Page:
Wales have a range of bribing options available to them and could consider deploying a combination to devastating effect.  This is in spite of the fact that Wayne Barnes will NOT be refereeing this weekend’s game, and the recent ‘de-corrupting’ decision by the NZRU to pay their players in currency other than imported television programmes and The Hobbit fridge magnets.


3. Malicious interference

Why is it that – with the high proportion of UK hotel, kitchen and bar staff coming from Australia – the instances of All Black tummy bugs, sworn affidavit bar room allegations and being awoken in the early hours by environmental health inspectors is so low?  All Wales is asking for is a level playing field.


4. Not pissing them off about the Haka

The All Blacks getting all uppity about the Haka is a Cardiff tradition and its resulting vengeful malcontent typically accounts for around 8 of the 25-30 point final scoring margin between the sides.

Wales should just listen intently, grimace and shake their legs about while linking arms in a disorderly line, like Ireland do.


5. Prayerfulness

Samoa solemnly dedicated their victory – and presumably each of the associated injuries inflicted – against Wales, to God.  With the only alternative strategy being to dedicate their victory to Rob Howley, for Wales to ape this approach only has upsides.  Not least of which would be a bigger stadium buzz for Calon Lan and Guide Me O Thou Great Redeemer, as well as eternal salvation from an everlasting hell for all involved.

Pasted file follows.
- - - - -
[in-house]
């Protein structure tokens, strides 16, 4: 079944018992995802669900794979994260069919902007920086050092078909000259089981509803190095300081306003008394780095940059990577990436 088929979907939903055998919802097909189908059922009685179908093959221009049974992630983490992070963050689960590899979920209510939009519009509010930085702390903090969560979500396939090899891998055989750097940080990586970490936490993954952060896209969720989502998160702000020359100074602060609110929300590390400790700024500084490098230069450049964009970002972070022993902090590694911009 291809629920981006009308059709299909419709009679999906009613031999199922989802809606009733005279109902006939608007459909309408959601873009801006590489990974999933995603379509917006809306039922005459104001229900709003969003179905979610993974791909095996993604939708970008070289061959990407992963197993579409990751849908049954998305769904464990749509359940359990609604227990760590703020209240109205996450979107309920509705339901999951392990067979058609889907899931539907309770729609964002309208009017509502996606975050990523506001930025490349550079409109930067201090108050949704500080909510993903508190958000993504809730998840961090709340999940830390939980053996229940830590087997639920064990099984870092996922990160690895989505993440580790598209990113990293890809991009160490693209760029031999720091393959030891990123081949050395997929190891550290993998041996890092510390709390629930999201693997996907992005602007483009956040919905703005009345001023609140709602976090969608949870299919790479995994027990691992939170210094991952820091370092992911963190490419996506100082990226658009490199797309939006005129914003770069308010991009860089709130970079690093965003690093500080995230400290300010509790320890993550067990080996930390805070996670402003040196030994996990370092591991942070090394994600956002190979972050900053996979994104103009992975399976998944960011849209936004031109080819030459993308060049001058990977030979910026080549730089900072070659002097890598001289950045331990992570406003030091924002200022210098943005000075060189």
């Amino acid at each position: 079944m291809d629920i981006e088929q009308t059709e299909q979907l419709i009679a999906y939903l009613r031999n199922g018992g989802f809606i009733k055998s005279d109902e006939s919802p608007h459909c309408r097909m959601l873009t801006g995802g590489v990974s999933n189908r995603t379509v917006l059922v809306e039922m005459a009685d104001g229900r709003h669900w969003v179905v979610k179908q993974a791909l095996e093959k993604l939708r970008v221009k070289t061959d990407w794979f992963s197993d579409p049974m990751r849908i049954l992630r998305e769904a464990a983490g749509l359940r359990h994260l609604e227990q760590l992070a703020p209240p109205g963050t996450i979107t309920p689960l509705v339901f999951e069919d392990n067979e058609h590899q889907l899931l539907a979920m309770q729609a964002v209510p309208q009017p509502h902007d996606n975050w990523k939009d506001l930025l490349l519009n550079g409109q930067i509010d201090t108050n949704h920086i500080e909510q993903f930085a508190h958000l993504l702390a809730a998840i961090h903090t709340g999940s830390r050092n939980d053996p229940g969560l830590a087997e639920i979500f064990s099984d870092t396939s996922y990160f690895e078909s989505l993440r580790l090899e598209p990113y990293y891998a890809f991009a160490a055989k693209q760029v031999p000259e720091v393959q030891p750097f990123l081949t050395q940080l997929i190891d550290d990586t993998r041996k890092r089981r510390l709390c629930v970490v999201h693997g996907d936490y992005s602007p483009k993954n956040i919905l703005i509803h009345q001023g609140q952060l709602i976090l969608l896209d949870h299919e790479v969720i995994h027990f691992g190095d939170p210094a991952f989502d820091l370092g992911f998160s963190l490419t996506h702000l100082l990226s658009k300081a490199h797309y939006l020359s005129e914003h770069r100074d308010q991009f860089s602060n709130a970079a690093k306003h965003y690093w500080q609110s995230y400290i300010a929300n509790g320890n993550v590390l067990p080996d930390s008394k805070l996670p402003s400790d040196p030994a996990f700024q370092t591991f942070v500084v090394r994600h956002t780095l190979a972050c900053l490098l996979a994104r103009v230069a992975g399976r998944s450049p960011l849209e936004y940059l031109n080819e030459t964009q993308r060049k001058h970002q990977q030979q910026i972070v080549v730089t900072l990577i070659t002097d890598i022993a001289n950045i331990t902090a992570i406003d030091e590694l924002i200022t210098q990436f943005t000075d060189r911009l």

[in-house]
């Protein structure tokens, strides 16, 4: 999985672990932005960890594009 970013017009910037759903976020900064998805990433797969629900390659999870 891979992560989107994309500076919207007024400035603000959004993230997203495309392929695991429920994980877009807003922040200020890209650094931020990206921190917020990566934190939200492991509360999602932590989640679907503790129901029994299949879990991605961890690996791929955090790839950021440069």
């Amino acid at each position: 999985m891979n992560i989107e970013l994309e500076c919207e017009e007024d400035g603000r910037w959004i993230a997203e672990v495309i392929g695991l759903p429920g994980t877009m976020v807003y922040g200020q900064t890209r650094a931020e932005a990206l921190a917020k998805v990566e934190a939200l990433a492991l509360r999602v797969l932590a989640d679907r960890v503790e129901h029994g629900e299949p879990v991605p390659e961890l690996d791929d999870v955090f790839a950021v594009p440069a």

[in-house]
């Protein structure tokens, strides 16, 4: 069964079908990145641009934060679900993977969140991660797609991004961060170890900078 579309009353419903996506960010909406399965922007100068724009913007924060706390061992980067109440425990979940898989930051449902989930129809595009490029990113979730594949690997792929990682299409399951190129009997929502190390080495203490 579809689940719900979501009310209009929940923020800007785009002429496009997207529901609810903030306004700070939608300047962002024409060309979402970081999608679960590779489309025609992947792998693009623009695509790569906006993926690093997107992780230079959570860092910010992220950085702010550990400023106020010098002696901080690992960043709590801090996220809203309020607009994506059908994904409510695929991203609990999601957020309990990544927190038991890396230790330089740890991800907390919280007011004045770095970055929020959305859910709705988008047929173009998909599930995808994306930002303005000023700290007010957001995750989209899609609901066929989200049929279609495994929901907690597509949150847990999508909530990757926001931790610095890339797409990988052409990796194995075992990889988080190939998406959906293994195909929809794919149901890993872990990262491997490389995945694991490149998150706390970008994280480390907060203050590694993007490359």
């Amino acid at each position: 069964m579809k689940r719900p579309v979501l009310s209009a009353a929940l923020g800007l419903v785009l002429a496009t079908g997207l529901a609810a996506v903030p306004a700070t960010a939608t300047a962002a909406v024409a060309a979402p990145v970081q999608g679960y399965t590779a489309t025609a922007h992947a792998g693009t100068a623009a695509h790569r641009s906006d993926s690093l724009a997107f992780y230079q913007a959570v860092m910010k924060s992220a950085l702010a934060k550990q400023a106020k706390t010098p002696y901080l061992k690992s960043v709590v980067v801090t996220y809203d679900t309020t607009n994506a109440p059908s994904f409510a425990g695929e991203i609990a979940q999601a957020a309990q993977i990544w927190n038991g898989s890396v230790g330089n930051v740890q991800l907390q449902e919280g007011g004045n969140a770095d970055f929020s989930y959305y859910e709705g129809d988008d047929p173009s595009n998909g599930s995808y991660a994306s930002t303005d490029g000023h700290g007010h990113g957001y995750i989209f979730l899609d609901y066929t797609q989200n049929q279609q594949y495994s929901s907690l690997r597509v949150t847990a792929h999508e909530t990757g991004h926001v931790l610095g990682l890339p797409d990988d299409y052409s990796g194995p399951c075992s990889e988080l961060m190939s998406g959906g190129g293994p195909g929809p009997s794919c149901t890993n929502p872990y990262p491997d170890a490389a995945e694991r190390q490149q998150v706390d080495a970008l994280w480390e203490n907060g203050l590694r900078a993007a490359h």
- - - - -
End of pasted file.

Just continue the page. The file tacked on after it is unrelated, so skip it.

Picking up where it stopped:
6. Replacement of kicking game with tunneling game

Wales has invested much in its directionless and inept kicking game in the belief that no opposition teams in the world possess a video recorder with a pause button.

Committing these resources instead to a ‘tunneling’ game – whereby players employ a pod system to excavate underneath the opposition defensive line and on to the try line beyond – not only calls upon Wales’ proud digging tradition, but is just the kind of unexpected tactic that the ABs would succumb to (in fits of hysterical laughter).


7. Become very French

Blue shirts, lumpy faces and the scent of garlic are strong brain signals for All Black players, causing immediate physiological reactions such as shitting themselves and running in the opposite direction.  Red shirts, close harmony singing and the stink of shampoo meanwhile evoke a much less negative effect.

“Zis playeur Richie McCaw…  Ee iz – ow you say – a poooff?” commented an experienced Wales international, badly.

The Hague Warns Wales Over Box-Kicks

Lefty human rights judges at the International Criminal Court have issued a final rebuke to Wales over its persistent use of ‘the box-kick’ during rugby test matches.

First invented by sadistic Aztec druids as a forced punishment for those who refused to look directly at the sun’s rays, and perfected by such 20th century rugby connoisseurs as Pol Pot, Himmler and Matt Dawson, the box-kick is a complicated process of needlessly giving away possession under the pretence of actually trying rather hard to keep hold of it, typically while camped in your half in close proximity to the touchline.